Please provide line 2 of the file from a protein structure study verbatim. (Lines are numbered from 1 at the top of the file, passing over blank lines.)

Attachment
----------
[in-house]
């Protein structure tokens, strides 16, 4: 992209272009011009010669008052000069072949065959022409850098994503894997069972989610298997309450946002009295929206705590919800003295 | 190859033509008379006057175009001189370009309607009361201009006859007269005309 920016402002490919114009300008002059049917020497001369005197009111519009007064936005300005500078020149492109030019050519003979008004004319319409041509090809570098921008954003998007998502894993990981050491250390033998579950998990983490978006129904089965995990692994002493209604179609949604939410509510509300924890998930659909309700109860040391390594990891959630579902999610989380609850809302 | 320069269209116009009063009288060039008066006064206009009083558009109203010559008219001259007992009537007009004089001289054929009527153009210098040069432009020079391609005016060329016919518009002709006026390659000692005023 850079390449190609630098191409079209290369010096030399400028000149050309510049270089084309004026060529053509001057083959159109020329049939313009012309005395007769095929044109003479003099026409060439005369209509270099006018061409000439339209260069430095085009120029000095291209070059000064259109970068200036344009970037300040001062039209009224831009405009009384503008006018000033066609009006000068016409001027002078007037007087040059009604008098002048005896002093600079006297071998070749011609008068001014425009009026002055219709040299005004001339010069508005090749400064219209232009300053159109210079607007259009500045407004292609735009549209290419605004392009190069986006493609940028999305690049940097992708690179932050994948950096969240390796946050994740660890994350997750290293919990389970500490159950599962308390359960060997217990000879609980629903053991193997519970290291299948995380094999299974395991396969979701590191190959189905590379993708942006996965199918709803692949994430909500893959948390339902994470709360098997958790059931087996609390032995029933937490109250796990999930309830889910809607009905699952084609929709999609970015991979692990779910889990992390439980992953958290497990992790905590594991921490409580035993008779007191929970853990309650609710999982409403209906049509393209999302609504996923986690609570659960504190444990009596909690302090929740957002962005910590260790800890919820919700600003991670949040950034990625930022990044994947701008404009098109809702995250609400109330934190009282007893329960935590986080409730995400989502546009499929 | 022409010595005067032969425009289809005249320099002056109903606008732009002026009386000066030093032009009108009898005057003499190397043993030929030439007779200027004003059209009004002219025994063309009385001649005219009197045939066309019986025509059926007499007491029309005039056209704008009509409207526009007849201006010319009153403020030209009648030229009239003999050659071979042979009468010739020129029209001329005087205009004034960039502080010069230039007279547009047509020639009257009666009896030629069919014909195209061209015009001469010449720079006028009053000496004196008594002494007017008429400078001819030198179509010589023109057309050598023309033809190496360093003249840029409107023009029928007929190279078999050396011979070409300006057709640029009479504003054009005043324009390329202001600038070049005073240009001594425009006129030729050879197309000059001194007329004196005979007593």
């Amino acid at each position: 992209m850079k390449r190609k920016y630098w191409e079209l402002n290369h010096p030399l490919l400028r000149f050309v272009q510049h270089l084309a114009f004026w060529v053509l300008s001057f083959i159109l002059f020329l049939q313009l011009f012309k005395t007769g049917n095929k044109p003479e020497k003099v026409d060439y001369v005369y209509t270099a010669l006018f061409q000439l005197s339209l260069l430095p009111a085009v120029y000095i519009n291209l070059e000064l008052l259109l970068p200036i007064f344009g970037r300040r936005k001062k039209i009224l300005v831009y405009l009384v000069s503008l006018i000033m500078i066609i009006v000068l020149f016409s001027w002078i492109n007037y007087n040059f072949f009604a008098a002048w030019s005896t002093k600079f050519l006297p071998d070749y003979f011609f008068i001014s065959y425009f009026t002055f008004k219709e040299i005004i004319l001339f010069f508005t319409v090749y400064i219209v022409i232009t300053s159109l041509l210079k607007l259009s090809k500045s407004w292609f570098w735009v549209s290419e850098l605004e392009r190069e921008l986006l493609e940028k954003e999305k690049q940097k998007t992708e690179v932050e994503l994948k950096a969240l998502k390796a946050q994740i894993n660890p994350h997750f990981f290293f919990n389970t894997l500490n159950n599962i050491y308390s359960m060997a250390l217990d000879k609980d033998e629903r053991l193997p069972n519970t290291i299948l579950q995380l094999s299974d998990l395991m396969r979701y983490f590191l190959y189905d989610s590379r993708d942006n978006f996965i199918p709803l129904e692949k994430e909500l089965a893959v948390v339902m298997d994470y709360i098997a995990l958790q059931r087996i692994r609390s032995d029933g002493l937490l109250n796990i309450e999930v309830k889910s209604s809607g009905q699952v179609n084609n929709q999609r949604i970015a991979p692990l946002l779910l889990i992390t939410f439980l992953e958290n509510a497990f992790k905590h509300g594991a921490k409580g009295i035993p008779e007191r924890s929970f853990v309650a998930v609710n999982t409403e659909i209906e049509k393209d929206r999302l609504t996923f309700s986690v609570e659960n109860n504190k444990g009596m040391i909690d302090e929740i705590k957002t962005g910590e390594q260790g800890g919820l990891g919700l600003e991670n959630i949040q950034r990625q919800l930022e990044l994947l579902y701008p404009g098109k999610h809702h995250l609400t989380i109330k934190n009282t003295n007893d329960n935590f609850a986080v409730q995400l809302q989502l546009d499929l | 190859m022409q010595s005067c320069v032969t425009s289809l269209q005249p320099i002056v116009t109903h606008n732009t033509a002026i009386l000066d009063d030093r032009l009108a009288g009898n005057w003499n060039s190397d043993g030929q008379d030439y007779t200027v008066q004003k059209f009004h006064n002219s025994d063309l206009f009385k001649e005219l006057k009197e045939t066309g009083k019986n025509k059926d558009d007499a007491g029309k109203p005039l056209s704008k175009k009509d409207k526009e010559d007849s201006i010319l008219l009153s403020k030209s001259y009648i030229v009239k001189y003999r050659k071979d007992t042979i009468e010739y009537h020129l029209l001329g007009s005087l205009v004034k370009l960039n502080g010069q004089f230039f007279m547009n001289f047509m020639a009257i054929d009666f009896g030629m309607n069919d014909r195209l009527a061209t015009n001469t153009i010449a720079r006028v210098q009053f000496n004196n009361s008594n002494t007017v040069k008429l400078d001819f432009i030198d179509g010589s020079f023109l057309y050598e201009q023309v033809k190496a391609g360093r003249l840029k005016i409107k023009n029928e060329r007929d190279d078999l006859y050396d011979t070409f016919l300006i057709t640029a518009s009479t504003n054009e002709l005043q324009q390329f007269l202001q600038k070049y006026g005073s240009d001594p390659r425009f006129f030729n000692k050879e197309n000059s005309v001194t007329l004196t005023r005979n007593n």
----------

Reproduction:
């Protein structure tokens, strides 16, 4: 992209272009011009010669008052000069072949065959022409850098994503894997069972989610298997309450946002009295929206705590919800003295 | 190859033509008379006057175009001189370009309607009361201009006859007269005309 920016402002490919114009300008002059049917020497001369005197009111519009007064936005300005500078020149492109030019050519003979008004004319319409041509090809570098921008954003998007998502894993990981050491250390033998579950998990983490978006129904089965995990692994002493209604179609949604939410509510509300924890998930659909309700109860040391390594990891959630579902999610989380609850809302 | 320069269209116009009063009288060039008066006064206009009083558009109203010559008219001259007992009537007009004089001289054929009527153009210098040069432009020079391609005016060329016919518009002709006026390659000692005023 850079390449190609630098191409079209290369010096030399400028000149050309510049270089084309004026060529053509001057083959159109020329049939313009012309005395007769095929044109003479003099026409060439005369209509270099006018061409000439339209260069430095085009120029000095291209070059000064259109970068200036344009970037300040001062039209009224831009405009009384503008006018000033066609009006000068016409001027002078007037007087040059009604008098002048005896002093600079006297071998070749011609008068001014425009009026002055219709040299005004001339010069508005090749400064219209232009300053159109210079607007259009500045407004292609735009549209290419605004392009190069986006493609940028999305690049940097992708690179932050994948950096969240390796946050994740660890994350997750290293919990389970500490159950599962308390359960060997217990000879609980629903053991193997519970290291299948995380094999299974395991396969979701590191190959189905590379993708942006996965199918709803692949994430909500893959948390339902994470709360098997958790059931087996609390032995029933937490109250796990999930309830889910809607009905699952084609929709999609970015991979692990779910889990992390439980992953958290497990992790905590594991921490409580035993008779007191929970853990309650609710999982409403209906049509393209999302609504996923986690609570659960504190444990009596909690302090929740957002962005910590260790800890919820919700600003991670949040950034990625930022990044994947701008404009098109809702995250609400109330934190009282007893329960935590986080409730995400989502546009499929 | 022409010595005067032969425009289809005249320099002056109903606008732009002026009386000066030093032009009108009898005057003499190397043993030929030439007779200027004003059209009004002219025994063309009385001649005219009197045939066309019986025509059926007499007491029309005039056209704008009509409207526009007849201006010319009153403020030209009648030229009239003999050659071979042979009468010739020129029209001329005087205009004034960039502080010069230039007279547009047509020639009257009666009896030629069919014909195209061209015009001469010449720079006028009053000496004196008594002494007017008429400078001819030198179509010589023109057309050598023309033809190496360093003249840029409107023009029928007929190279078999050396011979070409300006057709640029009479504003054009005043324009390329202001600038070049005073240009001594425009006129030729050879197309000059001194007329004196005979007593």